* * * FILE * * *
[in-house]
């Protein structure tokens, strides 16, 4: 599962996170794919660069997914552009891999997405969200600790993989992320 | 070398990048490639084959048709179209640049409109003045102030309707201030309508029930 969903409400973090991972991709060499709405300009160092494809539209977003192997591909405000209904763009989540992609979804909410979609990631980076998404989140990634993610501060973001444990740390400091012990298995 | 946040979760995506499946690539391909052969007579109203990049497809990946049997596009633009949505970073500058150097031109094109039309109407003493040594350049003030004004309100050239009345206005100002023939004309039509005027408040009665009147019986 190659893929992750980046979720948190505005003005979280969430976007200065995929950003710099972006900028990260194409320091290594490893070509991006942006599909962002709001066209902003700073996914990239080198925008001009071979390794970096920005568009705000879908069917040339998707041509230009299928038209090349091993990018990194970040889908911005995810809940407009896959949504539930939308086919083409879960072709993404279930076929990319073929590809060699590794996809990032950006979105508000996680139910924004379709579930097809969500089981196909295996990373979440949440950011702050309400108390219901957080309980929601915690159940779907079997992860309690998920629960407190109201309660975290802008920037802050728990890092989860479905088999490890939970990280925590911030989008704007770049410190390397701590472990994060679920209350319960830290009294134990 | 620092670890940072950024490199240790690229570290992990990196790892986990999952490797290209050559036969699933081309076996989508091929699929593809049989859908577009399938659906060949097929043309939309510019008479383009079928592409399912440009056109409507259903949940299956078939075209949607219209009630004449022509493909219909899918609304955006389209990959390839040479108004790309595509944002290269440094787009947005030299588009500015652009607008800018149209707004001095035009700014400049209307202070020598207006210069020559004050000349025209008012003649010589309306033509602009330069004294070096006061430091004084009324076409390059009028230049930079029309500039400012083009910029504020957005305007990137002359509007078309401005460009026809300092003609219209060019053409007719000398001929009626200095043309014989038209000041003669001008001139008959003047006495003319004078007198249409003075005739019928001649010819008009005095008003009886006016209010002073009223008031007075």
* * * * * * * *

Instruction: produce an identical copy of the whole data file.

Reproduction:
[in-house]
């Protein structure tokens, strides 16, 4: 599962996170794919660069997914552009891999997405969200600790993989992320 | 070398990048490639084959048709179209640049409109003045102030309707201030309508029930 969903409400973090991972991709060499709405300009160092494809539209977003192997591909405000209904763009989540992609979804909410979609990631980076998404989140990634993610501060973001444990740390400091012990298995 | 946040979760995506499946690539391909052969007579109203990049497809990946049997596009633009949505970073500058150097031109094109039309109407003493040594350049003030004004309100050239009345206005100002023939004309039509005027408040009665009147019986 190659893929992750980046979720948190505005003005979280969430976007200065995929950003710099972006900028990260194409320091290594490893070509991006942006599909962002709001066209902003700073996914990239080198925008001009071979390794970096920005568009705000879908069917040339998707041509230009299928038209090349091993990018990194970040889908911005995810809940407009896959949504539930939308086919083409879960072709993404279930076929990319073929590809060699590794996809990032950006979105508000996680139910924004379709579930097809969500089981196909295996990373979440949440950011702050309400108390219901957080309980929601915690159940779907079997992860309690998920629960407190109201309660975290802008920037802050728990890092989860479905088999490890939970990280925590911030989008704007770049410190390397701590472990994060679920209350319960830290009294134990 | 620092670890940072950024490199240790690229570290992990990196790892986990999952490797290209050559036969699933081309076996989508091929699929593809049989859908577009399938659906060949097929043309939309510019008479383009079928592409399912440009056109409507259903949940299956078939075209949607219209009630004449022509493909219909899918609304955006389209990959390839040479108004790309595509944002290269440094787009947005030299588009500015652009607008800018149209707004001095035009700014400049209307202070020598207006210069020559004050000349025209008012003649010589309306033509602009330069004294070096006061430091004084009324076409390059009028230049930079029309500039400012083009910029504020957005305007990137002359509007078309401005460009026809300092003609219209060019053409007719000398001929009626200095043309014989038209000041003669001008001139008959003047006495003319004078007198249409003075005739019928001649010819008009005095008003009886006016209010002073009223008031007075």